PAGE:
An auction house is a company that facilitates the buying and selling of assets, such as works of art and collectibles. An auction house may sometimes refer to the facility that an auction is taking place in, most commonly refers to the company running the auction.
The History of Auction Houses and How They Work
Historically, auctions have been used both to sell the assets of those looking to dispose of them, as well as to liquidate the assets of debtors. Auctions took place in many different facilities, as well as in the open-air public spaces. Enclosed showroom auction houses began in the 17th century. The oldest auction house is the Stockholms Auktionsverk in Stockholm, Sweden. It was founded in 1674.
Auctioneers typically have appraised the lot item in question and possess a general idea of its worth. For this reason, he or she ritually begins the proceeding by declaring a suggested opening bid (SOB) that’s low enough to be entice a bidder. After an opening bid, other bids will be submitted. Interestingly, it has been observed that the lower the SOB, the higher the final winning bid will be. If you're interested in becoming an auctioneer, there are auctioneer courses that can help you gain the necessary skills.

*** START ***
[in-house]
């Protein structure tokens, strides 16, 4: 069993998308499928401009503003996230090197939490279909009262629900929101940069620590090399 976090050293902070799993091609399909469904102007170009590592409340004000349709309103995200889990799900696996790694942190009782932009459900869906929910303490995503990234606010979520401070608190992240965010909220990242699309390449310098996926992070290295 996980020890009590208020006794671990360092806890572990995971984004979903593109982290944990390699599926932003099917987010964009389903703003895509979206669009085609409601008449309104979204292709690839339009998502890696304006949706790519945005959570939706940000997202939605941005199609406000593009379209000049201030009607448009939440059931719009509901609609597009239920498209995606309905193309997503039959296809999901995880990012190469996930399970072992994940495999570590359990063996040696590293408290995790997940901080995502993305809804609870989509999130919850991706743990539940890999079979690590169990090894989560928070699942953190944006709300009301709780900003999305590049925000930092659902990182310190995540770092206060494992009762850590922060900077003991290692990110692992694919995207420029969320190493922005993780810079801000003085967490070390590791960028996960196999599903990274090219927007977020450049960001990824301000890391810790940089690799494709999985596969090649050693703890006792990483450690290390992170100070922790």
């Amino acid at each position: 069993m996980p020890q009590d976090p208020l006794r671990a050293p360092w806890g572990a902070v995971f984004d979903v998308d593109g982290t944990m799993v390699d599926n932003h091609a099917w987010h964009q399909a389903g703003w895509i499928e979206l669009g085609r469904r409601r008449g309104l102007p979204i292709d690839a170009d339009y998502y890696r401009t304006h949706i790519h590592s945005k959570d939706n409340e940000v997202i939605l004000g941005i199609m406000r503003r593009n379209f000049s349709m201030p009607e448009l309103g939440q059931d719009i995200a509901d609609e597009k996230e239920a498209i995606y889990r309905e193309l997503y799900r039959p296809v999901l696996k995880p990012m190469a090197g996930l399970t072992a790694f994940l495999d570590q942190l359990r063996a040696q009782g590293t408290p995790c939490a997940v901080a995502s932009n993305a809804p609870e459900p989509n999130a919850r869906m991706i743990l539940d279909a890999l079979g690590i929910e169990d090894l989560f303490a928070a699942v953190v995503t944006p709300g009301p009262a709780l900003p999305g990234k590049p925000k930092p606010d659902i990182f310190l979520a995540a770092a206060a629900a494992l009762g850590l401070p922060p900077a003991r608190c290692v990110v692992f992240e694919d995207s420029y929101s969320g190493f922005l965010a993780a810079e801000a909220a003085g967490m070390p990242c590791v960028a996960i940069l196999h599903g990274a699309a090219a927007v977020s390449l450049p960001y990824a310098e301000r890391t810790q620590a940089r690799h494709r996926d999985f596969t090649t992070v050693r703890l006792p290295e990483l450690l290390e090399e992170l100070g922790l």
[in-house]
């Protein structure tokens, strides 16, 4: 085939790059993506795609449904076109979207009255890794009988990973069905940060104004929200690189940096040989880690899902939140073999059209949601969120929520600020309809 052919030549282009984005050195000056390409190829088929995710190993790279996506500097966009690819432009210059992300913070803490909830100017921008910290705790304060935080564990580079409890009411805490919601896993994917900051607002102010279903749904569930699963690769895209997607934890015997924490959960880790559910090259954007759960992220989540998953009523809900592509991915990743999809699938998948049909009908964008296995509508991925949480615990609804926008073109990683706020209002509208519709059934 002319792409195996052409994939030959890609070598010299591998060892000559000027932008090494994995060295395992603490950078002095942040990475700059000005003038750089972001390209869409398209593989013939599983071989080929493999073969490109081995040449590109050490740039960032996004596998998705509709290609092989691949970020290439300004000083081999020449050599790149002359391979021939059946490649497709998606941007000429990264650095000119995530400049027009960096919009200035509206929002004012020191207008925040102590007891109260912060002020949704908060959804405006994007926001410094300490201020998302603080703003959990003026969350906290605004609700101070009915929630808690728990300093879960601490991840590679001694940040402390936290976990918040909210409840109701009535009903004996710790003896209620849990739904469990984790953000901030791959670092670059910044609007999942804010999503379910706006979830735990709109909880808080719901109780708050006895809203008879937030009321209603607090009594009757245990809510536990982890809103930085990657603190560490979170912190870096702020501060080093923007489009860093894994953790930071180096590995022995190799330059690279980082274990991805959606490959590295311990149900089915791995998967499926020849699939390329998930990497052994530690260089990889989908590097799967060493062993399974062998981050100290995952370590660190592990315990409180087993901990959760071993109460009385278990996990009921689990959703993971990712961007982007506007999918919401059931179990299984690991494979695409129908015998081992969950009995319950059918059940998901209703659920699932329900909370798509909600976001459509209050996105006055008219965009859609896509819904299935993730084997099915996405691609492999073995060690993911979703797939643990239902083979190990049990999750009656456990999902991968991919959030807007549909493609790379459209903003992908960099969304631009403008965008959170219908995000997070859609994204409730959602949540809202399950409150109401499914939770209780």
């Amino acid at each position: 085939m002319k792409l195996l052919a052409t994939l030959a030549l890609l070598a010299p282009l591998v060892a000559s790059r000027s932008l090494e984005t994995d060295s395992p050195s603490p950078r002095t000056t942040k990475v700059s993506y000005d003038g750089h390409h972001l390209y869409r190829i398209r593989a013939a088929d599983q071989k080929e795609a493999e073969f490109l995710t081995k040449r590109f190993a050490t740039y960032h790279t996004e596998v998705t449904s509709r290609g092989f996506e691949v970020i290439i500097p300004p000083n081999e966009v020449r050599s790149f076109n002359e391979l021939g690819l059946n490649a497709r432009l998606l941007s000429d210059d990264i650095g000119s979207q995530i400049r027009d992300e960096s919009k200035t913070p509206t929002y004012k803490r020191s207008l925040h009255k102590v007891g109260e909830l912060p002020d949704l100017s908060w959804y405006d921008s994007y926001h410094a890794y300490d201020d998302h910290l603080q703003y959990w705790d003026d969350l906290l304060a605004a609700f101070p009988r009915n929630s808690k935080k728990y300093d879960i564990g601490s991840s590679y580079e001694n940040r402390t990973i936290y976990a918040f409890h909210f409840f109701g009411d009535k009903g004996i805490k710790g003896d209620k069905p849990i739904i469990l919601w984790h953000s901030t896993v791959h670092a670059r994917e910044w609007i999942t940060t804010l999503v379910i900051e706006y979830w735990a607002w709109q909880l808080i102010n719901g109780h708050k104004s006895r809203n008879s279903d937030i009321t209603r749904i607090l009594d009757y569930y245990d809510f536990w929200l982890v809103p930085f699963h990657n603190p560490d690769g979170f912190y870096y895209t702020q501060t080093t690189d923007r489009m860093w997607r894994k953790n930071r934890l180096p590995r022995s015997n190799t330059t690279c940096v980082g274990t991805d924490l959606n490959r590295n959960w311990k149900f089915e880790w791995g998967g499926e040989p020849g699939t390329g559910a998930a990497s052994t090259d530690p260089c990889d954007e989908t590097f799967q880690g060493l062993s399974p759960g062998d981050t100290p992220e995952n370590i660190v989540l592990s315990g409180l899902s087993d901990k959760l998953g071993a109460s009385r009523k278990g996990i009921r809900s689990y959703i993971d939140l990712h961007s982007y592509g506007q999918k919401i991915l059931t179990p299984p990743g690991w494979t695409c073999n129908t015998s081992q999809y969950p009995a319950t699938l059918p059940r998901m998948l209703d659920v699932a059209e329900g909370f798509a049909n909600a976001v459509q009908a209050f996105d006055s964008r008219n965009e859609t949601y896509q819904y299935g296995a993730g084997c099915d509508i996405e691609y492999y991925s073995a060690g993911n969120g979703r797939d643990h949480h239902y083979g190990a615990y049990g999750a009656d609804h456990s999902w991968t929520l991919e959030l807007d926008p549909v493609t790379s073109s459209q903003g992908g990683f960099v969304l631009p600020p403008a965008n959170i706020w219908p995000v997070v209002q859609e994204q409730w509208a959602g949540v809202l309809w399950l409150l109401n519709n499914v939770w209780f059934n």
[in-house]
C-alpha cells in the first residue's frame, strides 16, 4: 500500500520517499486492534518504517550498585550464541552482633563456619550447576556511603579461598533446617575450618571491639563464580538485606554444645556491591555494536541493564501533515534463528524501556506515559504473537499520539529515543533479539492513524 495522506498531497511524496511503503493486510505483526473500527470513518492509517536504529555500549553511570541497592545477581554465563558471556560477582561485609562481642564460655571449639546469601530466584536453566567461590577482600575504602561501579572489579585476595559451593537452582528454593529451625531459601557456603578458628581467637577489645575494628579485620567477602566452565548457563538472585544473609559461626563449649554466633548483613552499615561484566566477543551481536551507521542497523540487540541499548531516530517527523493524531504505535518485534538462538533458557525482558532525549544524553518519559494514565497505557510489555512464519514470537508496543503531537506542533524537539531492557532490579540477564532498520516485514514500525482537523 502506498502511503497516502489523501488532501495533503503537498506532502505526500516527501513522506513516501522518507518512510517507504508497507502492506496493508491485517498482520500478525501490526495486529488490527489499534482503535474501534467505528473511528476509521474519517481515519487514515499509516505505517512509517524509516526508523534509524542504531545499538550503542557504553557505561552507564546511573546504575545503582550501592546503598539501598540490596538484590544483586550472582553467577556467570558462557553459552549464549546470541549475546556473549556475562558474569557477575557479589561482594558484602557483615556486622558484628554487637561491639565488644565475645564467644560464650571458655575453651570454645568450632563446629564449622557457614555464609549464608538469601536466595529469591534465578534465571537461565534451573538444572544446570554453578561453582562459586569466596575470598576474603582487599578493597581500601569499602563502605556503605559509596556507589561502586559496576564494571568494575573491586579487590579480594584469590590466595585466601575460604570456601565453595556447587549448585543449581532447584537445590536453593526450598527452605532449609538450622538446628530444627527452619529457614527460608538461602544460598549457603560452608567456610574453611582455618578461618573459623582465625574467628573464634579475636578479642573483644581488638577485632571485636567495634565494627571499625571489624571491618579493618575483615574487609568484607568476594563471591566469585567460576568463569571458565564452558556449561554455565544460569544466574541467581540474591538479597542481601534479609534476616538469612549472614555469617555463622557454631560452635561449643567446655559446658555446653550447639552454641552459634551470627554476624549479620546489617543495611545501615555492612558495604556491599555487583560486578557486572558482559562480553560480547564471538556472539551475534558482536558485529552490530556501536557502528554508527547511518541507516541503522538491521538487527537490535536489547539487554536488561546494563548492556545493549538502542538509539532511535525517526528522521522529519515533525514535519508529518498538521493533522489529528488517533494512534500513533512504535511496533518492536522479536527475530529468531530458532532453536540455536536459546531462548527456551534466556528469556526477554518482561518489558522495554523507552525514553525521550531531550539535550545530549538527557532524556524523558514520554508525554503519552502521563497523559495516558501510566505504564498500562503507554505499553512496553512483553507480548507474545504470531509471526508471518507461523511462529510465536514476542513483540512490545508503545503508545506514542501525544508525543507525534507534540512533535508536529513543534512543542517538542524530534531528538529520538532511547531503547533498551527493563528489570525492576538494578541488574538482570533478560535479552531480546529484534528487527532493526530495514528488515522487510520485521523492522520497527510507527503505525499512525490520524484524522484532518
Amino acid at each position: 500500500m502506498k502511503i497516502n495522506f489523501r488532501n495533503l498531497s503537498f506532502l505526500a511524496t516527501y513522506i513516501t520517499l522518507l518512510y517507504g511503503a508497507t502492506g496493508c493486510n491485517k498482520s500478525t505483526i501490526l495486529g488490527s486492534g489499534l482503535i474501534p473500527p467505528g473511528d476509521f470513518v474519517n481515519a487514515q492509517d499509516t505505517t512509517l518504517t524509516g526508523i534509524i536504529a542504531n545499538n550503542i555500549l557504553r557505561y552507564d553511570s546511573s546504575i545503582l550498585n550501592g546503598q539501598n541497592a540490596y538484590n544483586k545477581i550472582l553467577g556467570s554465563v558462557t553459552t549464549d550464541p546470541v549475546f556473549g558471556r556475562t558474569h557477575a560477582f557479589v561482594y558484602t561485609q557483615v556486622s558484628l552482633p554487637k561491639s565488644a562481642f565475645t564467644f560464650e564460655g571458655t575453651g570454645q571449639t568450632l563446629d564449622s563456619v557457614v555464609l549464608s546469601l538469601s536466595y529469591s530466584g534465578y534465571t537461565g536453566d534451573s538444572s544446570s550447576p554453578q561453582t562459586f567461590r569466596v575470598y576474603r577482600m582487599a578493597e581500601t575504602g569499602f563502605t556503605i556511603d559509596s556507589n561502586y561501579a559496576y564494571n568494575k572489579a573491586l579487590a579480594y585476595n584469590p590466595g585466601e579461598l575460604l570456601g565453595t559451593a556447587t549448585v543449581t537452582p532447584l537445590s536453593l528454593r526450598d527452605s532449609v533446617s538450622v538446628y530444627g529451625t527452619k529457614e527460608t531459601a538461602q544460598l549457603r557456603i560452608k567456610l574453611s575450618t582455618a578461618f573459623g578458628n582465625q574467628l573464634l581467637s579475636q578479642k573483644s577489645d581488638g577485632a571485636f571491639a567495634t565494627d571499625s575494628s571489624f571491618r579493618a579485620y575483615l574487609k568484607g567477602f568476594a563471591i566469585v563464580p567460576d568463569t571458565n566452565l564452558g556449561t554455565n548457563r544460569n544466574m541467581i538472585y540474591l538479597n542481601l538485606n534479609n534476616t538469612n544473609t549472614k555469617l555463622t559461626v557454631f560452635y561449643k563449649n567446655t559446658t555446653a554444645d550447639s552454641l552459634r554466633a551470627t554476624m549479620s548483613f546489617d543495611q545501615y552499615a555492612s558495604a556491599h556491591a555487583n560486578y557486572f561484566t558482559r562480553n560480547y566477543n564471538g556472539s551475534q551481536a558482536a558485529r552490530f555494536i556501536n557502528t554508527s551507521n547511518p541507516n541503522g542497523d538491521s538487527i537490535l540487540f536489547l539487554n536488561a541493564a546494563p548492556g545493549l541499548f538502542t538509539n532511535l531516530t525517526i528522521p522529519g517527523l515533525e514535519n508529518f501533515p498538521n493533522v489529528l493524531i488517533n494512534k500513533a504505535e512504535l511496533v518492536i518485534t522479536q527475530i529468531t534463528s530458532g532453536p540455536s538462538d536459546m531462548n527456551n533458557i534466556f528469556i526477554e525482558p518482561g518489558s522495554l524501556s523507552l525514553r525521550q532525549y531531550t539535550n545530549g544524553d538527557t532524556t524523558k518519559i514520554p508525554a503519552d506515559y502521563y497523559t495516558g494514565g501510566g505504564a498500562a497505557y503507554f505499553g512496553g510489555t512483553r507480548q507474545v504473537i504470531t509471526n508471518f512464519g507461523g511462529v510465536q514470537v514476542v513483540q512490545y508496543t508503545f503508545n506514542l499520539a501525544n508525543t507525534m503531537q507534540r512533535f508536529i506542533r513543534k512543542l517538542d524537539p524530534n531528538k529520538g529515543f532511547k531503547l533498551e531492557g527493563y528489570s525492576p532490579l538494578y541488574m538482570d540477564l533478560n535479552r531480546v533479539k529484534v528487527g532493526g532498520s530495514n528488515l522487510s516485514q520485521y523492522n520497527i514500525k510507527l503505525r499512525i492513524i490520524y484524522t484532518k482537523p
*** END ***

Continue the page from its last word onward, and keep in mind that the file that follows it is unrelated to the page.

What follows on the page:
Some of the most famous auction houses are Christie’s and Sotheby’s, and focus almost exclusively on high-end art and collectibles. While most often associated with the sale of famous works of art, auction houses can be used in the sale of all sorts of assets, including commodities.
Different Auction Types
English auction: Currently the most common form of auction use in contemporary society, English auctions witness participants openly bidding against one another, either by shouting out their bid amounts or by electronically submitting their bids. The auction concludes when none of the participants are willing to outbid the latest bid, at which time the highest bitter wins the lot. English actions are unlike others, in that the bidding is overt, so all bidders are aware of the competitive bids.
Sealed first-price auction: In this style of auction, each bidder submits sealed bids and the one who makes the highest offer walks away with the prize. This is considered a restrictive auction, in that each bidder may only submit a single bid.
Dutch auction: Dutch auctions begin with an auctioneer declaring a high asking price and then incrementally lowering that number until a participant agrees to accept the auctioneer’s price. Dutch auctions are so named because they were made famous in Holland, during tulip auctions, which observed this format.